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Molecular-level understanding of phosphorus transformation with long-term phosphorus addition and depletion in an alkaline soil
- Liu, Jin, Sui, Peng, Cade-Menun, Barbara J., Hu, Yongfeng, Yang, Jianjun, Huang, Shaomin, Ma, Yibing
- Geoderma 2019 v.353 pp. 116-124
- DNA, X-radiation, X-ray absorption spectroscopy, absorption, agricultural soils, alkaline soils, drawdown, esters, eutrophication, fertilizer application, fluorescence, hydroxyapatite, nuclear magnetic resonance spectroscopy, orthophosphates, phosphorus, phosphorus fertilizers, stable isotopes, sustainable land management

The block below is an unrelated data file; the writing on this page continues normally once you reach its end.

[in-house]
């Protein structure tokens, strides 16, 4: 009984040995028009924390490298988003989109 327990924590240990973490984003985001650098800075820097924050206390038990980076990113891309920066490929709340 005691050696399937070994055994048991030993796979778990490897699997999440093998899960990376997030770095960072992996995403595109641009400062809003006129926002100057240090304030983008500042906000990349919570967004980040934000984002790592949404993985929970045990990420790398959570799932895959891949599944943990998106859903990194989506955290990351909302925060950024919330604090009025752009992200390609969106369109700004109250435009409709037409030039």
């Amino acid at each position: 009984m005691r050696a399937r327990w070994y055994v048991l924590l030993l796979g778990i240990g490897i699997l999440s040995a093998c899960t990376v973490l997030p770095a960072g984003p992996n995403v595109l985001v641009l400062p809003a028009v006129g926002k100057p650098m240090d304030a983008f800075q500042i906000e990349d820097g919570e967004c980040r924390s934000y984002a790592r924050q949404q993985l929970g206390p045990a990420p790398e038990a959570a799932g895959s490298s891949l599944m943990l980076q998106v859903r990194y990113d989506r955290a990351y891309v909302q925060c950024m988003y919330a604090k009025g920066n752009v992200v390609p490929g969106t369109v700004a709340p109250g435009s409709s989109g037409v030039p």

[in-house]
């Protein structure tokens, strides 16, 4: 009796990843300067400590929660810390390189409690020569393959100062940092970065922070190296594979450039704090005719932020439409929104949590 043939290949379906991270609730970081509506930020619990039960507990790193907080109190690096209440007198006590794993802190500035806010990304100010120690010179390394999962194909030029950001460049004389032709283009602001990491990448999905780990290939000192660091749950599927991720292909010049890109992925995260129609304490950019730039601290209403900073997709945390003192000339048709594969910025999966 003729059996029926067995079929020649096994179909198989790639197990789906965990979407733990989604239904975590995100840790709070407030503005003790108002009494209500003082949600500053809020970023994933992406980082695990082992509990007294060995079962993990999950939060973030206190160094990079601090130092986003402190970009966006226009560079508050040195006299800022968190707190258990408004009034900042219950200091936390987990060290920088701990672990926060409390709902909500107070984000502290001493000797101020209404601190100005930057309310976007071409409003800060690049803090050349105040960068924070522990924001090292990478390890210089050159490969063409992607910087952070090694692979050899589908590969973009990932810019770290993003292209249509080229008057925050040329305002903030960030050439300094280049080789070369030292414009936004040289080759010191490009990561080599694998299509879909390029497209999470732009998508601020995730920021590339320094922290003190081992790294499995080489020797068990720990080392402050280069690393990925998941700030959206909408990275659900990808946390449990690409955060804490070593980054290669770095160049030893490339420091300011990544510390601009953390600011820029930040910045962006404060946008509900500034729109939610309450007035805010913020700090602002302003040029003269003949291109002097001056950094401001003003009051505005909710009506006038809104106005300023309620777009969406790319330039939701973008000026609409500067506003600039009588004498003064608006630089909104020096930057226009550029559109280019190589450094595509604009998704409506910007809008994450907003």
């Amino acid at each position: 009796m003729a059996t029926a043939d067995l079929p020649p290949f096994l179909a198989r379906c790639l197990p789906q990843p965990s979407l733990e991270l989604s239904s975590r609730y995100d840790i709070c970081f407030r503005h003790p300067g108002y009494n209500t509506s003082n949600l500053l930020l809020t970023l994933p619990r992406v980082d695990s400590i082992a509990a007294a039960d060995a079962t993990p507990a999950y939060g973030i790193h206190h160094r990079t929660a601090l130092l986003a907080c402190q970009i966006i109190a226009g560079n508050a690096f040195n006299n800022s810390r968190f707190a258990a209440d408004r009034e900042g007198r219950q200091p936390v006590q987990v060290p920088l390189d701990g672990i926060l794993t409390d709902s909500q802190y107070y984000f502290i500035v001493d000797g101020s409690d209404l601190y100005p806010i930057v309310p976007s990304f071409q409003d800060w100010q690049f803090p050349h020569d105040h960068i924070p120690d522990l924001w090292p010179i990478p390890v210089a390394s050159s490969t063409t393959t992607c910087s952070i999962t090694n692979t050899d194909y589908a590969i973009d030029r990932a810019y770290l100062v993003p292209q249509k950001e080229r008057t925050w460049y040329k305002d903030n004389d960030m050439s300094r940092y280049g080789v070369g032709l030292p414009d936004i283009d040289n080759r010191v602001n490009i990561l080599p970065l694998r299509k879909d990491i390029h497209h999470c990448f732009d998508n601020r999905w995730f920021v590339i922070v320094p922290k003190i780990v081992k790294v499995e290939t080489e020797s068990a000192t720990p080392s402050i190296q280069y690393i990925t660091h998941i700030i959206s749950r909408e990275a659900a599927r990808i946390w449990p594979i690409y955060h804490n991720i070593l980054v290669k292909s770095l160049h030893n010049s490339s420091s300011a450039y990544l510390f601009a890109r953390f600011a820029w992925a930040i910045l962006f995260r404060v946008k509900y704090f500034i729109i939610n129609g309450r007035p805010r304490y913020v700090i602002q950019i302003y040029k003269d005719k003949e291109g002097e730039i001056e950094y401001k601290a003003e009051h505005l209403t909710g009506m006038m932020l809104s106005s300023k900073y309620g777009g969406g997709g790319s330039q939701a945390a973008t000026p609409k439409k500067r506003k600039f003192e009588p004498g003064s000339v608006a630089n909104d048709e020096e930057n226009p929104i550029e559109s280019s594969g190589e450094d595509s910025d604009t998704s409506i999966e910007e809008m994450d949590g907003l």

- With the increasing pressure on phosphorus (P) resources and global water eutrophication, the development of sustainable land management is pushed forward by detailed knowledge on the nature and fate of phosphorus (P) in agricultural soils under various long-term fertilizer regimes. Using bulk- (solution 31P nuclear magnetic resonance; P K-edge X-ray absorption near-edge, XANES) and micro- (X-ray fluorescence and XANES) spectroscopic techniques, we investigated the molecular speciation of P in an alkaline soil from plots under wheat-maize rotation with or without chemical P fertilizers for 26 years, since 1990. The long-term experimental results show that P buildup and drawdown were mainly in the inorganic forms in response to P addition and depletion. The added P increased P accumulation in the forms of brushite and deoxyribonucleic acid that preferentially depleted without P addition, indicating that these species were phytoavailable. Although P forms as hydroxyapatite and orthophosphate monoesters were increased under P fertilization, no significant depletions of these P forms were observed when P fertilization was withheld. In contrast, iron-associated P increased with and without P fertilization. These results from this long-term experimental site facilitate understanding of dynamics and availability of fertilizer P and the existing legacy P in soils, with important implications for sustainable P management in these soils and similar soils in other regions.